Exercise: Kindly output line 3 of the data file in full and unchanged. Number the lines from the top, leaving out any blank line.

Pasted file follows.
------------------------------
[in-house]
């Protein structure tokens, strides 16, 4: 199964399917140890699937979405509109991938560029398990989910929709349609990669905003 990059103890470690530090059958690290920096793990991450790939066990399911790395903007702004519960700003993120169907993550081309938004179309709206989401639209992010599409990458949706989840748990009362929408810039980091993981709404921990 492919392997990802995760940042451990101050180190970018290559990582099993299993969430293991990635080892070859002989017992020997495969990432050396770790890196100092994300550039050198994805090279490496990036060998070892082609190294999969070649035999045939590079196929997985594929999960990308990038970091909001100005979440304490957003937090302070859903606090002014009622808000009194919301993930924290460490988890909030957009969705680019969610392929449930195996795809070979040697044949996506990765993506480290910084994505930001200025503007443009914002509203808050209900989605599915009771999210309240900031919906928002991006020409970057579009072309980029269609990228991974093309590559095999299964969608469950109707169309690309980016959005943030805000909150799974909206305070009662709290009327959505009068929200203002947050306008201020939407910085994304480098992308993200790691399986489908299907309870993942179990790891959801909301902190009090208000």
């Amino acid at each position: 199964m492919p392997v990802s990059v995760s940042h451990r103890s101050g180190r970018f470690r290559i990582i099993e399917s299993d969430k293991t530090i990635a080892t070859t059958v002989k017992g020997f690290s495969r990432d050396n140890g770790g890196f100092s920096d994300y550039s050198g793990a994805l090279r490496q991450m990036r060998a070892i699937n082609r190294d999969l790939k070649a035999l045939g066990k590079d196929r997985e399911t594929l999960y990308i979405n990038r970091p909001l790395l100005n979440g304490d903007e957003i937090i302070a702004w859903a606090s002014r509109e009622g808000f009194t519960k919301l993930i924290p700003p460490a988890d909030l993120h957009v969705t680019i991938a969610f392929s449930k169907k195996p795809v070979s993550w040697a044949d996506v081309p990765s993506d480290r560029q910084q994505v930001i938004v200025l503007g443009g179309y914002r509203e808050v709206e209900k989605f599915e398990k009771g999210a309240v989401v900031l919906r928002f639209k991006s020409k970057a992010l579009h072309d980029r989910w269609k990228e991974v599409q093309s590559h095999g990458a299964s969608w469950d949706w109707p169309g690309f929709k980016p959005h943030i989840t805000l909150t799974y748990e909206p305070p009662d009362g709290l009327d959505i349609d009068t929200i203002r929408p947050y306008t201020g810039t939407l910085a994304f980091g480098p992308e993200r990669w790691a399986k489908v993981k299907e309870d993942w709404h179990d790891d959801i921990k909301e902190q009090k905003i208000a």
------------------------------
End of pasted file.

């Amino acid at each position: 199964m492919p392997v990802s990059v995760s940042h451990r103890s101050g180190r970018f470690r290559i990582i099993e399917s299993d969430k293991t530090i990635a080892t070859t059958v002989k017992g020997f690290s495969r990432d050396n140890g770790g890196f100092s920096d994300y550039s050198g793990a994805l090279r490496q991450m990036r060998a070892i699937n082609r190294d999969l790939k070649a035999l045939g066990k590079d196929r997985e399911t594929l999960y990308i979405n990038r970091p909001l790395l100005n979440g304490d903007e957003i937090i302070a702004w859903a606090s002014r509109e009622g808000f009194t519960k919301l993930i924290p700003p460490a988890d909030l993120h957009v969705t680019i991938a969610f392929s449930k169907k195996p795809v070979s993550w040697a044949d996506v081309p990765s993506d480290r560029q910084q994505v930001i938004v200025l503007g443009g179309y914002r509203e808050v709206e209900k989605f599915e398990k009771g999210a309240v989401v900031l919906r928002f639209k991006s020409k970057a992010l579009h072309d980029r989910w269609k990228e991974v599409q093309s590559h095999g990458a299964s969608w469950d949706w109707p169309g690309f929709k980016p959005h943030i989840t805000l909150t799974y748990e909206p305070p009662d009362g709290l009327d959505i349609d009068t929200i203002r929408p947050y306008t201020g810039t939407l910085a994304f980091g480098p992308e993200r990669w790691a399986k489908v993981k299907e309870d993942w709404h179990d790891d959801i921990k909301e902190q009090k905003i208000a």